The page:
In fact, this is in direct opposition to car buying trends. A study on car preferences found that men are more likely to purchase stylish, luxury brands, while women are more drawn to affordable, safe and reliable vehicles.
Mom Loves Best, told us about a car buying experience that happened years ago but was so shocking it has stuck with her.
âI was single and in my mid-20s at the time and went to buy a car from my small-town, local dealership,â she said. âThe salesperson seemed nice enough, I found a car I liked and I sat down with him to do the paperwork. When he started going over the terms of how much I would have to pay each month, he looked at me and said, ‘If you get knocked up, you know you still have to make your payments, right?’”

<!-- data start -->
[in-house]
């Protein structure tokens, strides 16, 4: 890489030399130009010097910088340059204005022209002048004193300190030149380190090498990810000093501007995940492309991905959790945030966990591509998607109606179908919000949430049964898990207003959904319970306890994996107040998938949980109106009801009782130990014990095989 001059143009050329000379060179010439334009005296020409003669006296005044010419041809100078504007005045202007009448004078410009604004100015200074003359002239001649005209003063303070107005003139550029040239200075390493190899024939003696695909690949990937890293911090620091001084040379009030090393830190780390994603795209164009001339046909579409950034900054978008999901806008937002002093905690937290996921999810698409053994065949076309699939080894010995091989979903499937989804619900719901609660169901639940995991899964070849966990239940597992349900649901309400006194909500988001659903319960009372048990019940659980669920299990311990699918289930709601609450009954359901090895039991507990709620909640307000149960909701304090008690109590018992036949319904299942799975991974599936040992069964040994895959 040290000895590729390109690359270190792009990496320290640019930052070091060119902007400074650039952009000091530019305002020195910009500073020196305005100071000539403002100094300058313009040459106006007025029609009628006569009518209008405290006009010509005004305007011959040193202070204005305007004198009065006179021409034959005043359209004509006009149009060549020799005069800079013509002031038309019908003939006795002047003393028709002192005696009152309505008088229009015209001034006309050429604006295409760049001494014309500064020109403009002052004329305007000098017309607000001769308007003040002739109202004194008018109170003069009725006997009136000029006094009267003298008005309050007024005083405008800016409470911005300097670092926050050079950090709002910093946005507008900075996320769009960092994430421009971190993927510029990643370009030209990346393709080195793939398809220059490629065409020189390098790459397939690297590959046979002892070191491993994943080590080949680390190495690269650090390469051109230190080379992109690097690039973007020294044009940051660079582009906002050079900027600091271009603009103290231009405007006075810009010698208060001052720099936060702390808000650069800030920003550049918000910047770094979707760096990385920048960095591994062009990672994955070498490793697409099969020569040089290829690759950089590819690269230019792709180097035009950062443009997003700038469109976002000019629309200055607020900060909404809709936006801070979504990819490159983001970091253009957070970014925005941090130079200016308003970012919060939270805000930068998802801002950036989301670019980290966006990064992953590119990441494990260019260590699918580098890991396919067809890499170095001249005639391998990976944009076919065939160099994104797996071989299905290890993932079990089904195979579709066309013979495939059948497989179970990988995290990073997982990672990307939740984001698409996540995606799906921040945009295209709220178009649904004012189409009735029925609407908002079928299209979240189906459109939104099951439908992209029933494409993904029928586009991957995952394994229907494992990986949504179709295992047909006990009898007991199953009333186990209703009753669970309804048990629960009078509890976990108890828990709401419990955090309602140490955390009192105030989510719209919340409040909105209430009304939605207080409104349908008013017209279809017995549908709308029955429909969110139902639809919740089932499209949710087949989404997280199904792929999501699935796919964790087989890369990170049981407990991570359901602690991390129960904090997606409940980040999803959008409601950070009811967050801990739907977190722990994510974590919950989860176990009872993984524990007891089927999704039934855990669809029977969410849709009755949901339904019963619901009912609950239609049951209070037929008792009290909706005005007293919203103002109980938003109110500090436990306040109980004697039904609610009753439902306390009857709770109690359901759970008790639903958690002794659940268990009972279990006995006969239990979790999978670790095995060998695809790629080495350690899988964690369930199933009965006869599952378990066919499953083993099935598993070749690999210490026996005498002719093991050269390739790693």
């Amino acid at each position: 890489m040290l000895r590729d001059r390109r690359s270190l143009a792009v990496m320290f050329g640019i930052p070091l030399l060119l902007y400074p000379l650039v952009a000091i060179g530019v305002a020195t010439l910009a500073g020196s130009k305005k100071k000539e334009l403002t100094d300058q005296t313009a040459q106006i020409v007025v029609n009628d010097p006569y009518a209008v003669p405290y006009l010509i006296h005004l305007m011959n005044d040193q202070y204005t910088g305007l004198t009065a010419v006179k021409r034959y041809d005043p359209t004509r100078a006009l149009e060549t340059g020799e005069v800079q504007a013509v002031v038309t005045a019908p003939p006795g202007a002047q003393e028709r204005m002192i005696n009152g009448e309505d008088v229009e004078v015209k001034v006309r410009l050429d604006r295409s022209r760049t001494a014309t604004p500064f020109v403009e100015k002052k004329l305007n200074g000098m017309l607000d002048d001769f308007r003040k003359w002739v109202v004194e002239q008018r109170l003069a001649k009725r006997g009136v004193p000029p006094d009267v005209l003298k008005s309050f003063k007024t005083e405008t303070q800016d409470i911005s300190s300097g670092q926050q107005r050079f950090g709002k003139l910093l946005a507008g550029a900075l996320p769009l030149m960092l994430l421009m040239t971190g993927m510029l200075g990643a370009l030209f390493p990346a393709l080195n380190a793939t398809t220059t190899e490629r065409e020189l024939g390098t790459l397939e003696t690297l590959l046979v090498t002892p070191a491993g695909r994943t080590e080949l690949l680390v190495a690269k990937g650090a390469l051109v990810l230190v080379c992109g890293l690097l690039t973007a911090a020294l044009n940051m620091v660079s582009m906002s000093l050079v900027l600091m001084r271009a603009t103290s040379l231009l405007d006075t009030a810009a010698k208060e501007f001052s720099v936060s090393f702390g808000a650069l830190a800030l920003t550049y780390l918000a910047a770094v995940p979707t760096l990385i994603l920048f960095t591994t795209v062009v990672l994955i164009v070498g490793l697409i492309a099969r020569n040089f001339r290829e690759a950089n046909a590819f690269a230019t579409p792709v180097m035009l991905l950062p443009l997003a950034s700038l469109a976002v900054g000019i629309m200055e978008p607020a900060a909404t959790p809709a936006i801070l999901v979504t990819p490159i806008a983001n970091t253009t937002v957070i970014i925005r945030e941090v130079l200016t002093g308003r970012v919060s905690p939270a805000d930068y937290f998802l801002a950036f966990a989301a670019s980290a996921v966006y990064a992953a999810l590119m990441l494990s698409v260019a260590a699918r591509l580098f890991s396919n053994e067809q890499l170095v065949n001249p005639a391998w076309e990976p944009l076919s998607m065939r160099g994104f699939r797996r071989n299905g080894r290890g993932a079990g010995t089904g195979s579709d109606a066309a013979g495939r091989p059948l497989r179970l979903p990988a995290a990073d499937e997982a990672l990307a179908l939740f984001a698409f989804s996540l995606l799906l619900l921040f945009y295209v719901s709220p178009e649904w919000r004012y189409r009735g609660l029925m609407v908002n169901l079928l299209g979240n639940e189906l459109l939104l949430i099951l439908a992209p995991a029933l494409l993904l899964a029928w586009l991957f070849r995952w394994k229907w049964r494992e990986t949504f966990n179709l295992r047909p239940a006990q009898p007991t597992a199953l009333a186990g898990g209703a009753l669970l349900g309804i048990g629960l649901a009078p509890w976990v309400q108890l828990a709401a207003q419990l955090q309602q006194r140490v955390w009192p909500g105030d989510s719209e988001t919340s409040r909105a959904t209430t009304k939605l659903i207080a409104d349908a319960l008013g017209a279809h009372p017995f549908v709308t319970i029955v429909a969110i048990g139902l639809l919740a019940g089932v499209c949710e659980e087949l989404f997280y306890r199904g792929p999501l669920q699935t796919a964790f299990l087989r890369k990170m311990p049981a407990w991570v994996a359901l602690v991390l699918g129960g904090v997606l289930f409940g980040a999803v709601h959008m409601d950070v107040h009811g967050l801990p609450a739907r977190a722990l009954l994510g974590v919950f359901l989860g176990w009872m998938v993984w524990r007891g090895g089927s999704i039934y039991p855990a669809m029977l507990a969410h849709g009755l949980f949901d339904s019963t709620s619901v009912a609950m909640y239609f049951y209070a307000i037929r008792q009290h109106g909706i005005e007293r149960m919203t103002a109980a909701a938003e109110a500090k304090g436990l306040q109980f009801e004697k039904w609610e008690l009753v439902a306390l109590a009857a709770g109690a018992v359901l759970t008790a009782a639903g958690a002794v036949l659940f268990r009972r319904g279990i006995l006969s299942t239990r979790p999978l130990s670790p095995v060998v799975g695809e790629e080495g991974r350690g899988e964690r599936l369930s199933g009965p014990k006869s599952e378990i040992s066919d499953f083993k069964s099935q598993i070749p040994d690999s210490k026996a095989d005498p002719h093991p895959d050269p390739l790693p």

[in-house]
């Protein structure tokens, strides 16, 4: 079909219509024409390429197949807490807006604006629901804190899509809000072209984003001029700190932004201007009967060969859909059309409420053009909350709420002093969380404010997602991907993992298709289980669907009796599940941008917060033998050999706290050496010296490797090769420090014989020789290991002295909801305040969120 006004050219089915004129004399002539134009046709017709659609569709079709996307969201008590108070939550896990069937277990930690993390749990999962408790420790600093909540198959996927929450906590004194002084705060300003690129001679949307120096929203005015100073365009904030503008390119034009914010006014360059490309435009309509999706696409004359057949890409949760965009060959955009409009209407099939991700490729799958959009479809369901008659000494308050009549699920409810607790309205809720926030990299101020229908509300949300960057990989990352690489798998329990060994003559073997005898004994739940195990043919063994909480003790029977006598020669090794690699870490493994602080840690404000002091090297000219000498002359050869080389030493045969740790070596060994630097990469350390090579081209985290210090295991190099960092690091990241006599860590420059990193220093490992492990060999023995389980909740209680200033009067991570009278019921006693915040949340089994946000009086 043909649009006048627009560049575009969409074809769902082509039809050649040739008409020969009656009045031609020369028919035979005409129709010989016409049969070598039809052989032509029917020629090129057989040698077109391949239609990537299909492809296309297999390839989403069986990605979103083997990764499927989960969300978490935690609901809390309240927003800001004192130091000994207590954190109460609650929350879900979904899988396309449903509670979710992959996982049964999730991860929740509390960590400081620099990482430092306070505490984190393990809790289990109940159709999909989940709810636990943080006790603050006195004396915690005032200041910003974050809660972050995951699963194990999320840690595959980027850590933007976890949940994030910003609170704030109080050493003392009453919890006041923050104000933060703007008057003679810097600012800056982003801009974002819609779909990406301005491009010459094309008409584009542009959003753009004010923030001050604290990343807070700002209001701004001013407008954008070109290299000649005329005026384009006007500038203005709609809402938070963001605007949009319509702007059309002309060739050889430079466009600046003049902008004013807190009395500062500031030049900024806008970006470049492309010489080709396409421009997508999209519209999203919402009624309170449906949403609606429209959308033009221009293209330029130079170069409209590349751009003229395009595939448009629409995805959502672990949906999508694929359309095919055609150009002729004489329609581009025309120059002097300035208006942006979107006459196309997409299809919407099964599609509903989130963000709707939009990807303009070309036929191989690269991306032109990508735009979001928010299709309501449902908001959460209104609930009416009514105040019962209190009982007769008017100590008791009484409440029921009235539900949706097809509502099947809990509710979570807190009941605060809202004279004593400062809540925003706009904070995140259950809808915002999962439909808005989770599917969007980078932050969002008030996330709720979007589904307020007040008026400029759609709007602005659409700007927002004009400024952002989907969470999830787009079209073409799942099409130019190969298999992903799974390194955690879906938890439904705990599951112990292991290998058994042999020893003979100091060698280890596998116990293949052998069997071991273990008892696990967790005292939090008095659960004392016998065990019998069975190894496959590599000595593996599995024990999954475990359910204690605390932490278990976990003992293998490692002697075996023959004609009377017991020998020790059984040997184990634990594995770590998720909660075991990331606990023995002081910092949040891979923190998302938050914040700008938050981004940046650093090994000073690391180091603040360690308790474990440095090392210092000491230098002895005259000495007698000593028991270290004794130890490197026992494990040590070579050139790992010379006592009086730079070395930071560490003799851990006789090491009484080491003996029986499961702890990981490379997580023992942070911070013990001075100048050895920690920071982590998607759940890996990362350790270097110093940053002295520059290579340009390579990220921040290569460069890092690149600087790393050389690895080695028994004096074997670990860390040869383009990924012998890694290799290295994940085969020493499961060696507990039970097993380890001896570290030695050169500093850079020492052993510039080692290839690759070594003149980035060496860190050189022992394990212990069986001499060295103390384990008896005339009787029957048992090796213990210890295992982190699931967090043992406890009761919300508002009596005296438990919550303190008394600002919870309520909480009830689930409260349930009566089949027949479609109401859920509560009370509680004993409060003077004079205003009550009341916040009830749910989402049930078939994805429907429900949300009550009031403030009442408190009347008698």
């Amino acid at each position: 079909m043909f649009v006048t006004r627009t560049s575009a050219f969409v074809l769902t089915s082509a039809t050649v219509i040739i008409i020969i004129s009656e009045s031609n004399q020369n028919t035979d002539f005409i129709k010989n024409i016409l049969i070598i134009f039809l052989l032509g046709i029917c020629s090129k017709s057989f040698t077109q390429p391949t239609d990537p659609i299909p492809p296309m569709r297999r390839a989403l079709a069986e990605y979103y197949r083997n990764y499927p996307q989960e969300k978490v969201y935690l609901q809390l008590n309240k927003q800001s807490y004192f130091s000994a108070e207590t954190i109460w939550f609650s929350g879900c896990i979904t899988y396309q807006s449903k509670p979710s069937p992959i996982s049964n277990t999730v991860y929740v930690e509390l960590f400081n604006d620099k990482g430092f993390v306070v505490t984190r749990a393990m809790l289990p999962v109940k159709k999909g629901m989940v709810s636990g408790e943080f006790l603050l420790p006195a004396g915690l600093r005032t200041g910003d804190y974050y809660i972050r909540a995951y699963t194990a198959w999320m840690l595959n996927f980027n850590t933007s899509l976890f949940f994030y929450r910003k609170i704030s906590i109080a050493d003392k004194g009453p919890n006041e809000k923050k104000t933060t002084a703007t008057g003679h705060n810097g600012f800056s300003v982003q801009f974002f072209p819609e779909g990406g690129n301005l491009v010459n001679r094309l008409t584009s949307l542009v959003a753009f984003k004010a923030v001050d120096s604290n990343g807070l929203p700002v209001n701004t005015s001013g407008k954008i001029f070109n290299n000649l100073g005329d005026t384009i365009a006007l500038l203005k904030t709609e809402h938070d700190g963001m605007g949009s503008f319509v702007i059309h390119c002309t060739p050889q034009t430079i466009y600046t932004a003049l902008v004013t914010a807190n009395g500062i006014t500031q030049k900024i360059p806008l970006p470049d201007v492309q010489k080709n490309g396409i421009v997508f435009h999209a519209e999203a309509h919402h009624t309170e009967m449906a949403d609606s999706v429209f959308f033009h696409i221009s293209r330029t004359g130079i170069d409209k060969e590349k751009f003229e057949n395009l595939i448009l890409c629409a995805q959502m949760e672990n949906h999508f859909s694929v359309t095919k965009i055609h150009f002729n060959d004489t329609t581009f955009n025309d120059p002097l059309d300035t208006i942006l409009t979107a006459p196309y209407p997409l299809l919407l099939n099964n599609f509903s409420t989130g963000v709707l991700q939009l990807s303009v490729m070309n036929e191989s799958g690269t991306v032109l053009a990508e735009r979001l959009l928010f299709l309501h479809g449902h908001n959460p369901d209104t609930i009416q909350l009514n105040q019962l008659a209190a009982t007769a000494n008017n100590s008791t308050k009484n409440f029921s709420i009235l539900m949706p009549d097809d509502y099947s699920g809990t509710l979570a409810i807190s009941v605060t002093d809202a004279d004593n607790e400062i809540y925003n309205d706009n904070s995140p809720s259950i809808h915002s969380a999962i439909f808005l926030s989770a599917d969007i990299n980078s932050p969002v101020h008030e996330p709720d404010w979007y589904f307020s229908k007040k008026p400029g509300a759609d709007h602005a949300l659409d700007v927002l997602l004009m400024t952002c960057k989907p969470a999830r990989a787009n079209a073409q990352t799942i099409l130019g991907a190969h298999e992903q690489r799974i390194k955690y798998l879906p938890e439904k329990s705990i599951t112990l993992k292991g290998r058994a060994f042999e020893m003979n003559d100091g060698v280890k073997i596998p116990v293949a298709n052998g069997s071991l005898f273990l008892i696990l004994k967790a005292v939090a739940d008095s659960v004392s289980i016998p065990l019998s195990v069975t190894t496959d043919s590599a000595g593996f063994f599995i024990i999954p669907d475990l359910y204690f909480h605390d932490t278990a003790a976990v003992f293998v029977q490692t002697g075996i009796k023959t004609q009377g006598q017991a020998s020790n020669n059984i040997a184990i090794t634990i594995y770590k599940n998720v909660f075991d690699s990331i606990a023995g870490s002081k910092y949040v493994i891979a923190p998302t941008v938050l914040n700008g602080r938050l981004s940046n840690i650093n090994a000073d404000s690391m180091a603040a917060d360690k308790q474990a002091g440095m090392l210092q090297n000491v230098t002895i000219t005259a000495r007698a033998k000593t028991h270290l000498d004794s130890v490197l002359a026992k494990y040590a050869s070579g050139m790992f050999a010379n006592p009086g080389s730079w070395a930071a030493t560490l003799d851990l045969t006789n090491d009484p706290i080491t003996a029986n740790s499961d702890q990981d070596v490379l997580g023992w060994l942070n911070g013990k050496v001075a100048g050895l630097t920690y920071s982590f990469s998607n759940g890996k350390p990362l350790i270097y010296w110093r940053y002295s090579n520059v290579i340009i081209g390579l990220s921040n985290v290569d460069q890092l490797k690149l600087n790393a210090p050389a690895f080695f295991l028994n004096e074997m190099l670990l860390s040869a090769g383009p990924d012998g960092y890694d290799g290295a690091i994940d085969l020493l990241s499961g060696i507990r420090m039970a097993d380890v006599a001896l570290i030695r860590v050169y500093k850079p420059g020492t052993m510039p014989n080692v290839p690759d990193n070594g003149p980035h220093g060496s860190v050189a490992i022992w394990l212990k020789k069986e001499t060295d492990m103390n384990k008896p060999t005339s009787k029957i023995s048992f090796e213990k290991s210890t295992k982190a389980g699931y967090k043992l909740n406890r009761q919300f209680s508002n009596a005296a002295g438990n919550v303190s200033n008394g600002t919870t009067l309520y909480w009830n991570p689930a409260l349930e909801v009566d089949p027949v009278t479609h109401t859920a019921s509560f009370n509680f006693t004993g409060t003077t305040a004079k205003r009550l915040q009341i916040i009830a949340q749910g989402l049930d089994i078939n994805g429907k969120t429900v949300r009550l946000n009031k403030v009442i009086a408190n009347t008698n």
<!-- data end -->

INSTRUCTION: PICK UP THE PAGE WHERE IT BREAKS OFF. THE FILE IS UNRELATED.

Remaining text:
These days, Shannon is accompanied by her husband when she buys a car.
âThe salesperson only seems to address him when heâs talking about the car or the financial end of it, even though I handle my familyâs finances,â she shared. âItâs like Iâm invisible. But, all in all, Iâd rather have that than go through another lecture about pregnancy and financial responsibility.â
It can be infuriating to hear stories like this (let alone find yourself in one of them). Luckily, there are things you can do to prepare for buying a car, avoid unfair treatment and get a good deal.
Step 1: Figure out what you can afford
Before you start car shopping, you need to know how much you can spend. Itâs generally recommended to stay under 10% to 15% of your take-home pay as far as monthly payments go.
That said, take your needs into account as well. Some people would rather spend less if it can still get them a reliable vehicle, while others may value comfort and modern technology enough to pay more for them.
Itâs also essential to consider your overall debt. If a significant part of your income goes into paying off debt, an expensive car loan can put a strain on your budget.